Monday, 20 April 2020 10:09

Sanding Floors - Stage 3: Floor Sanding

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The sanding stage of the job is tough. It is very hard on your back and your knees, but if you persist it will get easier once you establish a technique. This is the dirtiest, most difficult and challenging stage of the job. Don't be too fussy about your floorboards, particularly if they are old, or in bad shape as each floorboard is going to exhibit its own unique imperfect character.

  • Equipment Hire - for the main floor area use a drum sander (A). For the edges use a hand held edge sander (B) or a orbital edging sander or large belt sander (C). To get in the corners use a mouse sander (D). Ensure you get a sander with a sawdust catcher. Whatever sanding tool you use, ensure you move it in the direction of the grain. You can hire these sanders from Bunnings or Kennards Hire. It's cheaper to hire these for 24 hours, but remember there is only so much work you can do before you get exhausted.

    drumsanderedgesander
  • Noise and sawdust - the sanding devices are all very loud, so perform the work during business hours only. Ensure you wear suitable eye and ear protection as well as wear a mask. 
  • Drum Sander - this is very heavy and will generally need 2 people to lift it due to its awkward shape and weight dristribution. If the dust bag breaks and you don't want to make the trip back to the store, use a pillow case for the bag as an alternative. For small rooms, due to the lengh-wise size of the drum sander and the direction of the grain on the floor, you might not be able to operate it in the direction of the grain, therefore you will have to use a smaller belt sander.

  • Edge sander - very awkward to use and without the right technique you could do more damage to the floor and skirting boards. Due to the difficulty in operating this device, I resorted to using a combination of small belt sander, small orbital sander and small mouse sander.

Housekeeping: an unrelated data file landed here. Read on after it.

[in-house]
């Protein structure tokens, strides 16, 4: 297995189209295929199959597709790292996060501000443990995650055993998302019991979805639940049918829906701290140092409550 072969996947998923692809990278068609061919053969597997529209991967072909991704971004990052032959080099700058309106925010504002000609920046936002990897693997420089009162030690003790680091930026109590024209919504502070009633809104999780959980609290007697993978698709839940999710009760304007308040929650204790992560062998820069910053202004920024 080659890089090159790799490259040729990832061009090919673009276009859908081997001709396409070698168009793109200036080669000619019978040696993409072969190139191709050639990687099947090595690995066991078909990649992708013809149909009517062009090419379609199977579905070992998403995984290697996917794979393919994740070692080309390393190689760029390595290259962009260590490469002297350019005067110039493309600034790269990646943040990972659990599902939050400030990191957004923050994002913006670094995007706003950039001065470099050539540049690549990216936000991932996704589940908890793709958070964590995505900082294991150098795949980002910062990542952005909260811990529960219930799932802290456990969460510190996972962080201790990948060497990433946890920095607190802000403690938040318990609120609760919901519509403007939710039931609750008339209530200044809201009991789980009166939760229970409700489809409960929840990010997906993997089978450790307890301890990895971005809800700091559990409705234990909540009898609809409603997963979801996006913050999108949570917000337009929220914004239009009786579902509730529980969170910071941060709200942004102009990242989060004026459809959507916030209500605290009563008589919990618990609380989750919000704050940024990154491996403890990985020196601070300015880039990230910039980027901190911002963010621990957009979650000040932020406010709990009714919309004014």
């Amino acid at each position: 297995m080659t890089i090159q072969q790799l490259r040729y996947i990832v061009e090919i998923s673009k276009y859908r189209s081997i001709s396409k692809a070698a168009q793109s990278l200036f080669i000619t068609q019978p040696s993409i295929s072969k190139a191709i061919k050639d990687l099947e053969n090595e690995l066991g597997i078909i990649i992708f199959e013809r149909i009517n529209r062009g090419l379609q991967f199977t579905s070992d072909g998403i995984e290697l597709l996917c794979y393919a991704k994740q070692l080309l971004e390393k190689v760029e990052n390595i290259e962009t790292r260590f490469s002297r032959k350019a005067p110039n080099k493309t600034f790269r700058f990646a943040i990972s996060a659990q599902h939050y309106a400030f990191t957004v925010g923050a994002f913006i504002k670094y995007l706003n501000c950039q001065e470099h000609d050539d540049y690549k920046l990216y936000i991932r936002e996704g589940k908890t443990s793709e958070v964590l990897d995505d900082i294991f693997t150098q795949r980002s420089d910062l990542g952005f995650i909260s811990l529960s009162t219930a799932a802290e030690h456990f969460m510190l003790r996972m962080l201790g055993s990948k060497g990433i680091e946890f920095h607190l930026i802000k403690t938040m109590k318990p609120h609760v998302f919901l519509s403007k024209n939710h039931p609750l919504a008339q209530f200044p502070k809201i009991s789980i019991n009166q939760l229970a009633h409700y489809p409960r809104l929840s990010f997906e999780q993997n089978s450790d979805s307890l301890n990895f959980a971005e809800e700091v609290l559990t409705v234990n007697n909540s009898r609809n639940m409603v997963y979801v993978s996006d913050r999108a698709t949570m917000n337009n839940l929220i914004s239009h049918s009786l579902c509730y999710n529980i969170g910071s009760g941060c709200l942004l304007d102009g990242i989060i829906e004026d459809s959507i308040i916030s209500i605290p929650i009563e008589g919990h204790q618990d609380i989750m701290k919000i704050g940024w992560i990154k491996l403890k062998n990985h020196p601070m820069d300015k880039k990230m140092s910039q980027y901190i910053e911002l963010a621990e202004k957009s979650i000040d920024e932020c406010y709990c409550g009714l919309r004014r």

• Mouse/triangle sander - used for getting into tight corners, around door frames and corners. I got the same result by folding a piece of sandpaper in half and just using my hands, but of course this took longer.
  • Sanding Techniques - for any type of sander, always start/stop it when it is not touching the surface.  When starting the sanding, ease the sander onto the surface whilst moving forwards and when ending the sanding, lift the sander off the surface. Once you do this a few times it will become easier. If you start/stop the sander when it is touching the surface, you will gouge the floor. To speed up the sanding or if your floorboards are warped, alternate moving the sander with the grain and at 45 degrees to the grain. On your final run at the lowest sandpaper grit, only move with the grain. Only use this technique if your wood is in poor condition or previously stained and you have to take alot off.

  • Room selection - start in the first room that isn't going to be the main room. Use this room as practice area before you tackle the more visible areas such as the dining/lounge/family living areas. Once you have mastered using the drum sander after a few runs you will be ready to tackle these "more visible" areas.
  • Sanding technique - on your first pass, start with the drum sander for the main floor, then move to the orbital sander for the edges using the same grit for both. Rinse and repeat for each grit.
  • Sandpaper grit - using various grits depends on the condition of the floor and whether you can get the same sandpaper grit across all the sanding tools that you will use. A poor floor is one where the floorboards are uneven, warped, split, contain uneven gaps as well as covered in paint, oil, grease, dirt and stained and a good floor is one that is new and unmarked. Change the sandpaper regularly as you will get the job done faster or if the lower grit allows, use a wire brush to clean the sandpaper and get more life out of it. If you go over the same area and that mark is just not being removed, it might be time to change the sandpaper.

grit

  • Standard required - don't be too fussy about getting it perfect as wood itself is imperfect and no 2 floorboards are similar. It's more important to keep the character of the house intact with a "rustic" finish by sanding/repairing the original floorboards. Chasing a perfect finish will just go unnoticed to the untrained eye. If your standard is too high, you will find this sanding stage will become unbearable like I did, as it takes a lot of time and effort to get a floor in poor condition to look good. If you want to achieve a flawless professional look, the floorboards will have to be in perfect or near new condition with no gaps. 
  • Sawdust - seal off rooms with plastic sheets when sanding. The fine sawdust will get in everywhere!
  • Skirting boards - take them off or leave them on? The skirting boards were off when I did the sanding. I took them off for reasons other than to sand the floor, but it gave the floor a consistent level finish where the skirting board edge met the floor, because I was able to get in closer to the wall for a flatter finish. I suspect the professionals don't remove the skirting boards, as this would be more work that will add to the cost, plus I don't know how they get so close to the edge without making a curve in the floor where the skirting board meets the floor.
Read 306 times Last modified on Thursday, 14 May 2020 13:32

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